Following the Phantoms 3-1 series-clinching win over the Green Bay Gamblers on April 21, the players and coaches celebrated one of, if not the biggest win, in franchise history.
Everyone except coach Anthony Noreen, that is.
The 30-year-old coach was sitting with a light on in his office on that Sunday at 10:30 p.m., analyzing game tape and getting ready for the Untied States Hockey League Eastern Conference finals against the Dubuque Fighting Saints. He made for a lonely figure in the Covelli Centre, long after everyone left the building.
It's stories like these that convince me the Phantoms' deep postseason run this season wasn't a fluke and perhaps the team will build upon it.
In two years with Noreen at the helm, Youngstown made its first two trips in the USHL playoffs. In the franchise's previous two seasons in the Tier 1 Junior A ice hockey league, the Phantoms finished in seventh place both seasons, which was last place (2009-2010) and second-to-last place (2010-2011) in the division.
The improvement in such a short timespan is staggering.
How does Noreen do it? Well, he's got players to buy into his system, which consists of a combination of finesse, skillful and smashmouth, hard-hitting hockey. This season alone, the players said all the right things and focused on the team and not individual accolades.
Noreen also seems to get his players to take strength and conditioning very seriously, as evidenced by both playoff series this season. The Phantoms played four games in five days against Green Bay and Dubuque, and in both times, Youngstown had the stronger legs, taking care of the opposing teams in the third period. Even though it was obvious the Phantoms were better conditioned, the players discussed after each of these games the importance of taking care of their bodies once the games ended. For young players no older than 20 years old, they talked about the topic like grizzled veterans in any professional sport would in order to keep up the younger generation of athletes.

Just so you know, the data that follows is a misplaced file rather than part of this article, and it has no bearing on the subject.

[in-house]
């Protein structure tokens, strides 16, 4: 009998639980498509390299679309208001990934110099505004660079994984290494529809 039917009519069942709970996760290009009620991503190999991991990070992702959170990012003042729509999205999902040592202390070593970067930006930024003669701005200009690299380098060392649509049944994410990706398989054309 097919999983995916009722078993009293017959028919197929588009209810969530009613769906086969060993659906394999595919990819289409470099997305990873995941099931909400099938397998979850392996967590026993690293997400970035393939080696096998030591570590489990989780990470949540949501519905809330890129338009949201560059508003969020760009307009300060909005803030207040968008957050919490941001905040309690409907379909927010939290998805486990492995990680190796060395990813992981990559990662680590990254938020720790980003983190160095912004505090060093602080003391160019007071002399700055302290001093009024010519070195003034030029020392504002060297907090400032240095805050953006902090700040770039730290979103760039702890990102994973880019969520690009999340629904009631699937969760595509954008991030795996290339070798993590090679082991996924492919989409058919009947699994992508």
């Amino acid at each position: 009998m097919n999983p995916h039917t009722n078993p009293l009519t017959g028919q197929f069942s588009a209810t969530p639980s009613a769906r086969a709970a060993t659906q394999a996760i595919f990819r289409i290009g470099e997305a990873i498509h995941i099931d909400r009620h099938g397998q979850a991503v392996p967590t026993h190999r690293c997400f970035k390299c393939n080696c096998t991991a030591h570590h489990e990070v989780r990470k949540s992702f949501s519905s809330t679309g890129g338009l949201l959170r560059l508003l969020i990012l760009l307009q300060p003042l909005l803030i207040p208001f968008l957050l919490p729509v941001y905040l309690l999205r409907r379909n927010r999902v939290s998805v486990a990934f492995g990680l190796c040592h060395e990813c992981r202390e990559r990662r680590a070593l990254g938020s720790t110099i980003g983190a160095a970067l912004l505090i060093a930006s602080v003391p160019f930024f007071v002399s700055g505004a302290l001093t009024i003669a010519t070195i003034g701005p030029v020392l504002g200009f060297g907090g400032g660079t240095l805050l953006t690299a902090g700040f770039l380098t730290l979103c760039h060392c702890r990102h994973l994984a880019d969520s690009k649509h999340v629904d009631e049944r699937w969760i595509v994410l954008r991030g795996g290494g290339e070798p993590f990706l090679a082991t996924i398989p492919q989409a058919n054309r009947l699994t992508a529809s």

The Chicago native isn't adverse to making high-risk moves that pay off in the end. In late November, the Phantoms traded the team's leading scorer from the previous season, J.T. Stenglein, for Cam Brown, who was playing in his first USHL season at Sioux City. That trade paid off, as Brown played an instrumental part in the Phantoms climbing from the bottom of the standings in November to the playoffs. Sioux City, meanwhile, traded Stenglein to Waterloo after 14 games.
With all this in mind, Noreen's stint at the helm of the Phantoms probably won't last much longer, especially if the team makes the playoffs again or gets its first Clark Cup appearance next. His youth, charisma and hockey knowledge would make him a candidate to jump to the college ranks, and if he continues to have success at that level, it's not inconceivable to see him behind an NHL bench as an assistant or head coach someday.
Until that time, however, Phantoms fans will not have to question Noreen's work ethic and dedication to making his team better. Even days after the end of the 2012-2013 season, Noreen participated in the USHL's Phase 1 and Phase 2 drafts to fill out the roster for the 2013-2014 season, hoping to fill holes left by the departures of Sam Anas, Sean Romeo, Austin Cangelosi and John Padulo, among others.
Although these losses hurt the Phantoms going forward, there's no doubt that Noreen's wanting to reload and not rebuild.